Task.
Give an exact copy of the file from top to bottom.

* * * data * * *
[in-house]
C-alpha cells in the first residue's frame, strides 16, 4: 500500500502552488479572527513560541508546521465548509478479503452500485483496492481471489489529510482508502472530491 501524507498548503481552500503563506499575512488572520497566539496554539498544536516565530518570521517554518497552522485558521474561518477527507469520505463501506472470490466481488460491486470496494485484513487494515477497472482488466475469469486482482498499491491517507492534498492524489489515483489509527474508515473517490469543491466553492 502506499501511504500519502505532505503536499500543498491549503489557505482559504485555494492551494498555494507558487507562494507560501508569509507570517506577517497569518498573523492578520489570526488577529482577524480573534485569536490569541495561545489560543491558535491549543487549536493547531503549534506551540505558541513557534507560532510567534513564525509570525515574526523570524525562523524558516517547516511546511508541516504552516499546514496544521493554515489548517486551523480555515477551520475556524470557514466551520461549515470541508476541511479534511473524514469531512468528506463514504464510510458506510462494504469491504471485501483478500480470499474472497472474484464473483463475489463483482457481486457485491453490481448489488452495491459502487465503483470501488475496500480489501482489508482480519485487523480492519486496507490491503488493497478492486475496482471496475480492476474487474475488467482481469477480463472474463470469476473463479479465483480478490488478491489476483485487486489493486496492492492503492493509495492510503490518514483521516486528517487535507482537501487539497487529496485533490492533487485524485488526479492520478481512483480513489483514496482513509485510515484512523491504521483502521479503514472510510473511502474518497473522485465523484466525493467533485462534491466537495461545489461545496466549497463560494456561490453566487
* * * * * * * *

[in-house]
C-alpha cells in the first residue's frame, strides 16, 4: 500500500502552488479572527513560541508546521465548509478479503452500485483496492481471489489529510482508502472530491 501524507498548503481552500503563506499575512488572520497566539496554539498544536516565530518570521517554518497552522485558521474561518477527507469520505463501506472470490466481488460491486470496494485484513487494515477497472482488466475469469486482482498499491491517507492534498492524489489515483489509527474508515473517490469543491466553492 502506499501511504500519502505532505503536499500543498491549503489557505482559504485555494492551494498555494507558487507562494507560501508569509507570517506577517497569518498573523492578520489570526488577529482577524480573534485569536490569541495561545489560543491558535491549543487549536493547531503549534506551540505558541513557534507560532510567534513564525509570525515574526523570524525562523524558516517547516511546511508541516504552516499546514496544521493554515489548517486551523480555515477551520475556524470557514466551520461549515470541508476541511479534511473524514469531512468528506463514504464510510458506510462494504469491504471485501483478500480470499474472497472474484464473483463475489463483482457481486457485491453490481448489488452495491459502487465503483470501488475496500480489501482489508482480519485487523480492519486496507490491503488493497478492486475496482471496475480492476474487474475488467482481469477480463472474463470469476473463479479465483480478490488478491489476483485487486489493486496492492492503492493509495492510503490518514483521516486528517487535507482537501487539497487529496485533490492533487485524485488526479492520478481512483480513489483514496482513509485510515484512523491504521483502521479503514472510510473511502474518497473522485465523484466525493467533485462534491466537495461545489461545496466549497463560494456561490453566487